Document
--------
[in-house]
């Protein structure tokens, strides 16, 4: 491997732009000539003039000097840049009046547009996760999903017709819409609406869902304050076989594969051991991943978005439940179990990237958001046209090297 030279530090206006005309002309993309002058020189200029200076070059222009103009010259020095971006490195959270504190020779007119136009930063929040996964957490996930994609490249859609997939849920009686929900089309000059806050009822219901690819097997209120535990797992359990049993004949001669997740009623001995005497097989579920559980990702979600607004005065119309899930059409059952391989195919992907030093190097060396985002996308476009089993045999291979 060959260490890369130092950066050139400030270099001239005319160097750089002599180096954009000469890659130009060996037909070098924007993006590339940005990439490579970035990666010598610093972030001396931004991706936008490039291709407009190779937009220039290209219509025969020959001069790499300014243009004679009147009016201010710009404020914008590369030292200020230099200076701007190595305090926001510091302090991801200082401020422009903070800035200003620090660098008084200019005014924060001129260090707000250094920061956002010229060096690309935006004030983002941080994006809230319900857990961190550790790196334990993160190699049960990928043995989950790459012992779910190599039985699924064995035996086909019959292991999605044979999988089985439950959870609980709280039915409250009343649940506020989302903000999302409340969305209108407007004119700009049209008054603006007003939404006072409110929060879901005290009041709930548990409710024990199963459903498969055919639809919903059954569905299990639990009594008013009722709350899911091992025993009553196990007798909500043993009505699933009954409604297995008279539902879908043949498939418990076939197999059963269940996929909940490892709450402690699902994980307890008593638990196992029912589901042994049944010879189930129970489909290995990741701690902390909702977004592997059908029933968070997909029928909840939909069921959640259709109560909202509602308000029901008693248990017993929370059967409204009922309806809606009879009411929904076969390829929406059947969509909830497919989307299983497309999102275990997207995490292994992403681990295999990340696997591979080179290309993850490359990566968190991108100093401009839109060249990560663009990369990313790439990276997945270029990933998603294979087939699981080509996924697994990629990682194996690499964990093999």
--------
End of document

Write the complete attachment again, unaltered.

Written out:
[in-house]
């Protein structure tokens, strides 16, 4: 491997732009000539003039000097840049009046547009996760999903017709819409609406869902304050076989594969051991991943978005439940179990990237958001046209090297 030279530090206006005309002309993309002058020189200029200076070059222009103009010259020095971006490195959270504190020779007119136009930063929040996964957490996930994609490249859609997939849920009686929900089309000059806050009822219901690819097997209120535990797992359990049993004949001669997740009623001995005497097989579920559980990702979600607004005065119309899930059409059952391989195919992907030093190097060396985002996308476009089993045999291979 060959260490890369130092950066050139400030270099001239005319160097750089002599180096954009000469890659130009060996037909070098924007993006590339940005990439490579970035990666010598610093972030001396931004991706936008490039291709407009190779937009220039290209219509025969020959001069790499300014243009004679009147009016201010710009404020914008590369030292200020230099200076701007190595305090926001510091302090991801200082401020422009903070800035200003620090660098008084200019005014924060001129260090707000250094920061956002010229060096690309935006004030983002941080994006809230319900857990961190550790790196334990993160190699049960990928043995989950790459012992779910190599039985699924064995035996086909019959292991999605044979999988089985439950959870609980709280039915409250009343649940506020989302903000999302409340969305209108407007004119700009049209008054603006007003939404006072409110929060879901005290009041709930548990409710024990199963459903498969055919639809919903059954569905299990639990009594008013009722709350899911091992025993009553196990007798909500043993009505699933009954409604297995008279539902879908043949498939418990076939197999059963269940996929909940490892709450402690699902994980307890008593638990196992029912589901042994049944010879189930129970489909290995990741701690902390909702977004592997059908029933968070997909029928909840939909069921959640259709109560909202509602308000029901008693248990017993929370059967409204009922309806809606009879009411929904076969390829929406059947969509909830497919989307299983497309999102275990997207995490292994992403681990295999990340696997591979080179290309993850490359990566968190991108100093401009839109060249990560663009990369990313790439990276997945270029990933998603294979087939699981080509996924697994990629990682194996690499964990093999």